This panel invites papers that consider the neighboring genres and modes of Chaucer and his contemporaries. Questions to consider might include, but are not limited to: What neighbors do we find in the genres of medieval literature? How do they help us understand the circulation of literature in the Middle Ages? How do medieval articulations of genre recognize the concept of neighborliness? How do texts create communities of generic neighbors? Do generic tensions or affinities reflect cultural or political realities? Is modern genre theory a neighbor or a stranger to medieval literature? In medieval texts, do good generic fences make good neighbors?
ROUNDTABLE: NEIGHBORS AND THE LAW
Organizer: Candace Barrington (firstname.lastname@example.org)
This roundtable--5-7 participants presenting very short position statements--will explore the ways the law and representations of the law imagined, regulated, and normalized neighbor-to-neighbor relations. In the explorations of the legal dynamics of "neighbor," participants are encouraged to consider the term's multiple valences of value (friends, family, foe), geography (local, regional, national, international), and language (English, Latin, French).
PAPER PANEL: FLESH, NOT BODY
Organizer: George Edmonson (email@example.com)
The body--Corpus Christi, the social body, the corporate body, embodiment, incarnation, the body of the text, unruly bodies, "my joly body"--has long been at the center of medieval studies. Increasingly, though, our assumptions about the body are being challenged by a philosophical tradition, culminating, most recently, in the work of Roberto Esposito, in which the metaphor of the social body is itself a potential threat to community. For Esposito, the community-as-body invariably gives rise to a "paradigm of immunization" wherein members of the community not only seek to exempt themselves from the demands of community but where the social body seeks to immunize itself against the very "pathogens" that might fortify it in the long run. The upshot here is not that community should simply do away with immunity. On the contrary, "with the risk of conflict inscribed at the very heart of community, consisting as it does in interaction... immunization doesn't precede or follow the moment of community but appears simultaneously as its 'intimate essence'." The challenge, rather, is to envision modes of immunization capable of immunizing the community against the excesses of its own immune response. One of the categories through which Esposito tries to think such an affirmative immunization is that of the flesh: "flesh, because it is intrinsic to the same body from which it seems to escape (and which therefore expels it). Existence without life is flesh that does not coincide with the body; it is that part or zone of the body, the body's membrane, that isn't one with the body, that exceeds its boundaries or is subtracted from the body's enclosing." Taking the Cook's mormal as its guiding image, this panel invites papers that seek to locate, within the Middle English corpus, a flesh-politic heretofore overlooked in favor of more traditional ideas of medieval communitas. Possible areas of inquiry might include the following: flesh as an expansion of the category of the neighbor or a provocation to neighbor love; the imperative to neighbor love as a mode of affirmative immunization; dying flesh--rot, disease, infections, plague--as essential to the long-term health of the communal body; the flesh of saints as pathogenic; the medieval origins of modernity's immunitarian paradigm; the medieval as the "flesh" of modernity.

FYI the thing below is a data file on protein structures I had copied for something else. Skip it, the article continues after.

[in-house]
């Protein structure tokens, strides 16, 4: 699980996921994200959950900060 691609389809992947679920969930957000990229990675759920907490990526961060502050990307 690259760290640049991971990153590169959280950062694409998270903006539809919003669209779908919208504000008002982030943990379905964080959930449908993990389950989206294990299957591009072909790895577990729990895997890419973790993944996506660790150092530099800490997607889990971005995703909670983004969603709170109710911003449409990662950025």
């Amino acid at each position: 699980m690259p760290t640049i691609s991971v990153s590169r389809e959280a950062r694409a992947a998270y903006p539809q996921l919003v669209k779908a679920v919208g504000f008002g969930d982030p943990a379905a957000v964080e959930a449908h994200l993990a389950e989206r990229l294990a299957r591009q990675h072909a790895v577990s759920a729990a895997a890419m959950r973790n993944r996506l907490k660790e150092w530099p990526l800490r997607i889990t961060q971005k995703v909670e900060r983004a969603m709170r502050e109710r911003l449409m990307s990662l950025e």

PAPER PANEL: CHAUCER WITH LANGLAND
Organizer: George Edmonson (firstname.lastname@example.org)